Stop : Well defined.


Nose : Black, large and wide.

Muzzle : Elongated; truncated at the tip; neither wedge-shaped nor pointed.

Lips : Thick and drooping; corner of bottom lip drooping.

Jaws/Teeth : Strong jaws, sufficiently long, with rectangular bite.

Cheeks : Muscles well developed.

Eyes : Gentle and serene expression; set on the slant, not very deep-set, dark brown; lower lid drooping in older dogs.

Leathers : Set low, quite long, hanging, slightly rounded at the tip.  The base of the ear flap is twisted and hangs close to the head.

NECK : Remarkably thick at point of insertion with the body, powerful, muscled, of medium length.  Dewlap is loose and very richly folded.


Back : Long, broad and muscled.

Croup : Not sloping, broad.

Chest : Thoracic cage is ample, wide and deep in proportion.  The sternal region descends to the elbows.  Ribs well sprung, long like the whole rib cage, closer to the vertical position than in other breeds.

Belly and flanks : Belly capacious, broad, nearly as deep as the chest.  Abdomen not too tucked up.  The flank is not hollow, well filled, rounded with a possible hollow below the last ribs.

TAIL : Rather low set, thick, covered with long hair in its lower part, hangs below the hock, slightly drooping; from half the length of the leg, slightly curved.  In normal movement slightly raised but not rolled up.  In action, slightly raised, but not above the horizontal.



Shoulder : Shoulder blade oblique, muscled, well developed.

Forearm : Quite well muscled.

Pastern joint : Well defined, prominent, neat, lean, of size corresponding to the pastern.

Forefeet : Of quite a strong bone structure, strong muscles.  Toes tight.  Nails strong, thick and short in working dogs; they are light coloured when the toes are white and black when the toes are fawn.


Upper thigh : Long, strong, with well developed muscles and strong bone structure.

Lower thigh : Sloping, fairly short, well muscled.

Hock : Well defined, lean.

Metatarsal : Slightly inclined.

Hind feet : Toes tight.  Nails thick, strong and short.  Pads large, covered with thick skin.

GAIT / MOVEMENT  :  Normally moves at a slow and heavy short trot.  When hunting, he quarters and chases at a heavy gallop.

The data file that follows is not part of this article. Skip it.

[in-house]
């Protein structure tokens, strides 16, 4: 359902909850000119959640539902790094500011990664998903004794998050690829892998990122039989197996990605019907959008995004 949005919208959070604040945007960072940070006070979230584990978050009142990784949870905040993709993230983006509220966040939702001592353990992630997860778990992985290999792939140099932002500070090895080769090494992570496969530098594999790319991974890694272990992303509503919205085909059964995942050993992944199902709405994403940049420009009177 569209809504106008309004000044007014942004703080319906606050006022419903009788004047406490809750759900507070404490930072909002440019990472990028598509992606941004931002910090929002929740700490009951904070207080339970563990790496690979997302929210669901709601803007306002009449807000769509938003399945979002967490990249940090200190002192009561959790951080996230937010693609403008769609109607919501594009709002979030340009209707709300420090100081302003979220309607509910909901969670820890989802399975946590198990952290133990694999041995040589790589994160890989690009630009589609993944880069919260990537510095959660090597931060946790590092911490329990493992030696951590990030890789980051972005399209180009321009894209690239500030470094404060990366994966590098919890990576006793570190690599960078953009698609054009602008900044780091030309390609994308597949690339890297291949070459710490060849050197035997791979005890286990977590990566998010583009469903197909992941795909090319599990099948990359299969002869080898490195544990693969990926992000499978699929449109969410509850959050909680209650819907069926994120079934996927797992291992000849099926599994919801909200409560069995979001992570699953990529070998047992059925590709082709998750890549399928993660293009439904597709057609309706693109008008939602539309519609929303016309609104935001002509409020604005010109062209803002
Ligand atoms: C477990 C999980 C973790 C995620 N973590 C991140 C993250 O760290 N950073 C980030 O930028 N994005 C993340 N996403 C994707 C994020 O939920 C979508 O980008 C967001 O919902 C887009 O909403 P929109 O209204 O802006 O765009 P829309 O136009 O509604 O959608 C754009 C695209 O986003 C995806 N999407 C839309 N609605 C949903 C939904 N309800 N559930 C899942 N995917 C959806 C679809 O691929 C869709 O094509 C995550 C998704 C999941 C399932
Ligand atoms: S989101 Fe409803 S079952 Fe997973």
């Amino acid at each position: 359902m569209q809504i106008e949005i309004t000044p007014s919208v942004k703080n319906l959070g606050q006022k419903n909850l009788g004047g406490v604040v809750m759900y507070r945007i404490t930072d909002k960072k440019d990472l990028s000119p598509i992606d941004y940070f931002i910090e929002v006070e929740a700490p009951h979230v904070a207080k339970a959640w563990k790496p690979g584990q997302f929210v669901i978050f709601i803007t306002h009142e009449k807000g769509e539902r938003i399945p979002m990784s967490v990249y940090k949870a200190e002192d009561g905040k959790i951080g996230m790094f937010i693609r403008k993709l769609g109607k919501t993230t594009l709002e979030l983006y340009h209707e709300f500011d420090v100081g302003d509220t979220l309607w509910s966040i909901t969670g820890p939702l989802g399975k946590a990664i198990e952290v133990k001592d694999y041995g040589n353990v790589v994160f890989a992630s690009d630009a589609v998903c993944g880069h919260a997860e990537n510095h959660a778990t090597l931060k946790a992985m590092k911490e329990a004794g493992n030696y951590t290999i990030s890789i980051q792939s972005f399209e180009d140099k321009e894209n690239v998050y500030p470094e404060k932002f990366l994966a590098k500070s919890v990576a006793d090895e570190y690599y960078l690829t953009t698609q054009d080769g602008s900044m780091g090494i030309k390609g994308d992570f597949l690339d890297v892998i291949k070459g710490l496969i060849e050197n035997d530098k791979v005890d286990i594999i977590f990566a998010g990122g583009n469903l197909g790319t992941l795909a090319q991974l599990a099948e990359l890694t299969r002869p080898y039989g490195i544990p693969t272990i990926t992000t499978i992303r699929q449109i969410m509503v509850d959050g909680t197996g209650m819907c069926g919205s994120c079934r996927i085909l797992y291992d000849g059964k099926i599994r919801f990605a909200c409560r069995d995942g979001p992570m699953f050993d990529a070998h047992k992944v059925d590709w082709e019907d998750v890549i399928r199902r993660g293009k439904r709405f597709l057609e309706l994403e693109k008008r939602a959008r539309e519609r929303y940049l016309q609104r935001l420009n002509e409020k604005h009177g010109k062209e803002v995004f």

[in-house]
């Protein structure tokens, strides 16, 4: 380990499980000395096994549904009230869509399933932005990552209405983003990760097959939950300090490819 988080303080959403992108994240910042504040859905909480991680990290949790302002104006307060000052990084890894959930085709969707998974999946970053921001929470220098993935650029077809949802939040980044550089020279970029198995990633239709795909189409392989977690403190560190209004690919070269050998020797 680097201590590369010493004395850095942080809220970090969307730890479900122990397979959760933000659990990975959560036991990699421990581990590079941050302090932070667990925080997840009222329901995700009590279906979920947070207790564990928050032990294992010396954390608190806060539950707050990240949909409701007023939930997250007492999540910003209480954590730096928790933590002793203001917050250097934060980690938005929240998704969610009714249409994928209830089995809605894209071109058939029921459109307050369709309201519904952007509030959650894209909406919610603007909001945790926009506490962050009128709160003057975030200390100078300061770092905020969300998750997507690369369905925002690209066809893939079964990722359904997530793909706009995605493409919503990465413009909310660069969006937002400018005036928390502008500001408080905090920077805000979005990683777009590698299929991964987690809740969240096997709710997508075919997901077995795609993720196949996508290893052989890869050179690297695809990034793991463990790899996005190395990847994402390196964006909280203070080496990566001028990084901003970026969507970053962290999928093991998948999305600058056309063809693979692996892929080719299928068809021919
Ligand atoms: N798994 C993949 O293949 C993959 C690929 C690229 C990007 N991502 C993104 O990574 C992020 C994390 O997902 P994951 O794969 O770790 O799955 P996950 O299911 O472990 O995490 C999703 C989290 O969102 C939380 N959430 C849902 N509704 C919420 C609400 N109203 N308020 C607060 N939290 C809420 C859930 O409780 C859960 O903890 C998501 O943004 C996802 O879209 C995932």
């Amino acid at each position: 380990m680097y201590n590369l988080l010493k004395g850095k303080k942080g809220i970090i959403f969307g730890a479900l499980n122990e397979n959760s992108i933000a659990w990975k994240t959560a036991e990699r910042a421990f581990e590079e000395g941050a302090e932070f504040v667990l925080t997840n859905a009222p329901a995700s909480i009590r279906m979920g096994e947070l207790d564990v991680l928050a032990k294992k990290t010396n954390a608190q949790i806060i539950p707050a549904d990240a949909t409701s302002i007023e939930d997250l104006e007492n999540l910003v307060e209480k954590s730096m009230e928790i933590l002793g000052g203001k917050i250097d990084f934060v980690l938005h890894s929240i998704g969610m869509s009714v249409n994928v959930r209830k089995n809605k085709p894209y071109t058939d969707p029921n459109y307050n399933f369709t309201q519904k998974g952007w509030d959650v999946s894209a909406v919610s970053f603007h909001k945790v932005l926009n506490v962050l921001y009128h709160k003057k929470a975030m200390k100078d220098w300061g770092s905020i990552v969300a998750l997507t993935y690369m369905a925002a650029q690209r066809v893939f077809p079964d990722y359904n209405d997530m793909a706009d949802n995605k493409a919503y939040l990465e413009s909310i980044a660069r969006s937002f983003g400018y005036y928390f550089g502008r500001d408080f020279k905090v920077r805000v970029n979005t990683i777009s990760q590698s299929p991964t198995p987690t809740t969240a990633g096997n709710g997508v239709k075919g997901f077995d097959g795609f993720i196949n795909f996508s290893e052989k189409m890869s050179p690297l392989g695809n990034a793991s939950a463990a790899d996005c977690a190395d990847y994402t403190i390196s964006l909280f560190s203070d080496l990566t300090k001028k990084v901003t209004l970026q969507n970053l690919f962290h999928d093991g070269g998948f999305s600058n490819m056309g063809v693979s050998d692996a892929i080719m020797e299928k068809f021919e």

HAIR : Medium length hair, thick, with a dense undercoat, a little longer on the back, at the back of the hindquarters and on the lower part of the tail.

COLOUR : Head and ears, except the lateral sides of the skull, of tan colour; the ears a little darker than the rest.  The legs, sternal region and thighs also tan.  Body black or dark grey almost black; in ancient Polish hunting language it was called « podzary » (burnt).  The tan colour, essentially fawn, has various intensities of that tone up to cinnamon, very much appreciated in the Polish Hound.  The white hairs, admitted in shape of a star, forming a blaze reaching to the muzzle, on the chest, the extremities of the legs and of the tail.  The black may form a mantle which extends as far as on the head.  Distinct tan spots above the eyes.  Black which extends as far as the muzzle of the Polish Hound is a case for disqualification.


Height at the withers : Dogs : 56-65 cm,  Bitches : 55-60 cm.

Weight : Dogs : 25-32 kg, Bitches : 20-26 kg.

FAULTS : Any departure from the foregoing points should be considered a fault and the seriousness with which the fault should be regarded should be in exact proportion to its degree.

Insufficient musculature.Hoarse voice. Head with occipital crest not enough pronounced.

Upper orbital arches not sufficiently defined. Muzzle too pointed; black muzzle. Defective teeth. Eye too light. Ears too long or too short, standing away from the head. Thoracic cage underdeveloped. Tail fine, too short or too long, barely covered with hair, rolled up. Down in pastern. Flat pads. Any dog clearly showing physical or behavioural abnormalities shall be disqualified.N.B. : Male animals should have two apparently normal testicles fully descended into the scrotum.